It was a strange audience and an even stranger crusade for the chairman and chief executive officer of one of America's largest corporations. American Airlines' Robert L. Crandall stood in front of a group of pilot union activists, urging them to join him in supporting Sen. Edward M. Kennedy (D-Mass.) in his "lonely" battle to require all employers to provide health insurance.
Crandall and a handful of other executives have endorsed the Kennedy bill to expand health care coverage to 24 million workers and dependents, arguing that their corporations are subsidizing other companies' lower costs.
In Crandall's case, his target is Continental Airlines, which covers considerably less of the health insurance costs of its workers than does American. Continental's lower labor costs give the airline an edge that it has used to advantage in marketing battles with American and other airlines.
"American Airlines does not object to paying its fair share of the heath costs of low income individuals and senior citizens," Crandall said in June, when he testified in support of the bill. "But we do object to paying for the health care costs of individuals employed by or retired from other businesses, some of whom may even be our competitors."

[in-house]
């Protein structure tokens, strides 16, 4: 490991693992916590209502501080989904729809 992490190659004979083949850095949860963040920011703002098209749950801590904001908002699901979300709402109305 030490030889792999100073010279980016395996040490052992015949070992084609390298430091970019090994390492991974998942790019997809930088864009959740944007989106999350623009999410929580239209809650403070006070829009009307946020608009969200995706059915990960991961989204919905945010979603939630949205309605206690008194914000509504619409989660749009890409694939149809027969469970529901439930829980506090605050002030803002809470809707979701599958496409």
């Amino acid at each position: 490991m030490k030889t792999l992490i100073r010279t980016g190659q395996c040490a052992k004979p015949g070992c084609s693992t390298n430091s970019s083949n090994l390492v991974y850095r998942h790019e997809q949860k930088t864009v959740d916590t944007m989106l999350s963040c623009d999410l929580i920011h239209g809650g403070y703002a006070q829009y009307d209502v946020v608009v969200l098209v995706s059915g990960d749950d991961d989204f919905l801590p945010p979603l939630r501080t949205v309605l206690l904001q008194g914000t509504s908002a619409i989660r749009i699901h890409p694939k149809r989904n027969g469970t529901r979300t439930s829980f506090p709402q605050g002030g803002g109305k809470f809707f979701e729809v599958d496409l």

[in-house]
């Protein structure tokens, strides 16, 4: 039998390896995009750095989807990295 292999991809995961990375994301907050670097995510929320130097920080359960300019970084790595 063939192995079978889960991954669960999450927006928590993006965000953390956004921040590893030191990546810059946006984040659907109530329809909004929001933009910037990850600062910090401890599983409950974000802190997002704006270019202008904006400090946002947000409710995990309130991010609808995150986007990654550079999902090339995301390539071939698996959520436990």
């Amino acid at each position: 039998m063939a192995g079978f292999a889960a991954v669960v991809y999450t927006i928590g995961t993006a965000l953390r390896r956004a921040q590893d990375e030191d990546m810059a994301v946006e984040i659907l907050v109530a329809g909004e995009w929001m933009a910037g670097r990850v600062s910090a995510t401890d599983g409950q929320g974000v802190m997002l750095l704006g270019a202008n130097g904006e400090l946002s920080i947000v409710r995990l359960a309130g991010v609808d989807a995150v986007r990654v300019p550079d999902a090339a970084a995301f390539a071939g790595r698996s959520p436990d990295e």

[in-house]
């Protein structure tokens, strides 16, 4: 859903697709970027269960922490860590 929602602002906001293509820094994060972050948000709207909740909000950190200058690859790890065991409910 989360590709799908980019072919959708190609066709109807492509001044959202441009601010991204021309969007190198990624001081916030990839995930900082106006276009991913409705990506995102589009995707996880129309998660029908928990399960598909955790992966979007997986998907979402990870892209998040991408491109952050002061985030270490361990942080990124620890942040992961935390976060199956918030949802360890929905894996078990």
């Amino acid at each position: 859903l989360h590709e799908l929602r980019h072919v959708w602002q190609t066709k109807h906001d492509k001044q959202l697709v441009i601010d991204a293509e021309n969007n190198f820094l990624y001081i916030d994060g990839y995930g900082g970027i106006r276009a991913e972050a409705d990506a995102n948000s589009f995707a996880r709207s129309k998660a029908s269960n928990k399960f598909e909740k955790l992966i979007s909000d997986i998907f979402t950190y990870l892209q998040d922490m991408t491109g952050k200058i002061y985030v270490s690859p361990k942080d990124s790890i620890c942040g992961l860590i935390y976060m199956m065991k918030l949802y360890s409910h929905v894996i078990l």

Walter B. Maher, director of employe benefits for Chrysler Motors Corp., has the same concern. Maher said his company finds itself picking up the tab for other companies' employes. "There is a temptation for employers not to provide insurance if they know their employe's spouse is well covered," he said. "Given the fact that our company is 85 percent male, 66 percent married and all well covered, I think you can understand our concern in this regard," he testified.
Despite support for the bill from American Airlines, Chrysler and a few other companies, corporate America has not rushed to embrace the Kennedy initiative. But -- significantly -- it hasn't rushed in the opposite direction either.
While the U.S. Chamber of Commerce and the National Association of Manufacturers oppose the Kennedy measure, many business officials are still undecided about whether to support the health proposal, according to benefits specialists and others familiar with lobbying on the measure.
"Major employers are pretty much sitting right on the edge and could fall either way in terms of support for the bill," said Mark J. Ugoretz, executive director of the ERISA Industry Committee, which represents more than 100 major corporations that provide health, retirement and other benefits.